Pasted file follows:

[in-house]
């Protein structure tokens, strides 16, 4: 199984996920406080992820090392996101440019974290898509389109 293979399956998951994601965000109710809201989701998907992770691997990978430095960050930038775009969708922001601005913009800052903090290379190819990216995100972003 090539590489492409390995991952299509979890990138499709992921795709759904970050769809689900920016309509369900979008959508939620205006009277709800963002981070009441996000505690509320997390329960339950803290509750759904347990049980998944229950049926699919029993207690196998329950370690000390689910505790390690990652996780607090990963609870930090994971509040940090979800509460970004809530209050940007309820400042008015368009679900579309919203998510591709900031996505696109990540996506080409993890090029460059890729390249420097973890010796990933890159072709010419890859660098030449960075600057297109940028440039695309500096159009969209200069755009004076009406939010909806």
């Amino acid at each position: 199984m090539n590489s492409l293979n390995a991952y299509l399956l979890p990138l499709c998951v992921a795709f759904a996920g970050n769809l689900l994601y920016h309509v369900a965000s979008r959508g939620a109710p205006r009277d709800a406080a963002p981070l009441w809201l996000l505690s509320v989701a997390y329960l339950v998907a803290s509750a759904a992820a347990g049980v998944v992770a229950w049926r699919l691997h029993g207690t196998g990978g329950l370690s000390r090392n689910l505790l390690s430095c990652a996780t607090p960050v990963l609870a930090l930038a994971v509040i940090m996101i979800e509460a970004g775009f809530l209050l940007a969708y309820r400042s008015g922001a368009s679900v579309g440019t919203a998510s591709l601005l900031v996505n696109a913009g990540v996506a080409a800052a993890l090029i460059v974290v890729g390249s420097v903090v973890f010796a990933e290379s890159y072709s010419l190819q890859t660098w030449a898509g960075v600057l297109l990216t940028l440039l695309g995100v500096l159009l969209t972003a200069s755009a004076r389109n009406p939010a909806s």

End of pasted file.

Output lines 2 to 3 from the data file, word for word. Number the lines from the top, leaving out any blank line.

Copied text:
């Protein structure tokens, strides 16, 4: 199984996920406080992820090392996101440019974290898509389109 293979399956998951994601965000109710809201989701998907992770691997990978430095960050930038775009969708922001601005913009800052903090290379190819990216995100972003 090539590489492409390995991952299509979890990138499709992921795709759904970050769809689900920016309509369900979008959508939620205006009277709800963002981070009441996000505690509320997390329960339950803290509750759904347990049980998944229950049926699919029993207690196998329950370690000390689910505790390690990652996780607090990963609870930090994971509040940090979800509460970004809530209050940007309820400042008015368009679900579309919203998510591709900031996505696109990540996506080409993890090029460059890729390249420097973890010796990933890159072709010419890859660098030449960075600057297109940028440039695309500096159009969209200069755009004076009406939010909806």
């Amino acid at each position: 199984m090539n590489s492409l293979n390995a991952y299509l399956l979890p990138l499709c998951v992921a795709f759904a996920g970050n769809l689900l994601y920016h309509v369900a965000s979008r959508g939620a109710p205006r009277d709800a406080a963002p981070l009441w809201l996000l505690s509320v989701a997390y329960l339950v998907a803290s509750a759904a992820a347990g049980v998944v992770a229950w049926r699919l691997h029993g207690t196998g990978g329950l370690s000390r090392n689910l505790l390690s430095c990652a996780t607090p960050v990963l609870a930090l930038a994971v509040i940090m996101i979800e509460a970004g775009f809530l209050l940007a969708y309820r400042s008015g922001a368009s679900v579309g440019t919203a998510s591709l601005l900031v996505n696109a913009g990540v996506a080409a800052a993890l090029i460059v974290v890729g390249s420097v903090v973890f010796a990933e290379s890159y072709s010419l190819q890859t660098w030449a898509g960075v600057l297109l990216t940028l440039l695309g995100v500096l159009l969209t972003a200069s755009a004076r389109n009406p939010a909806s």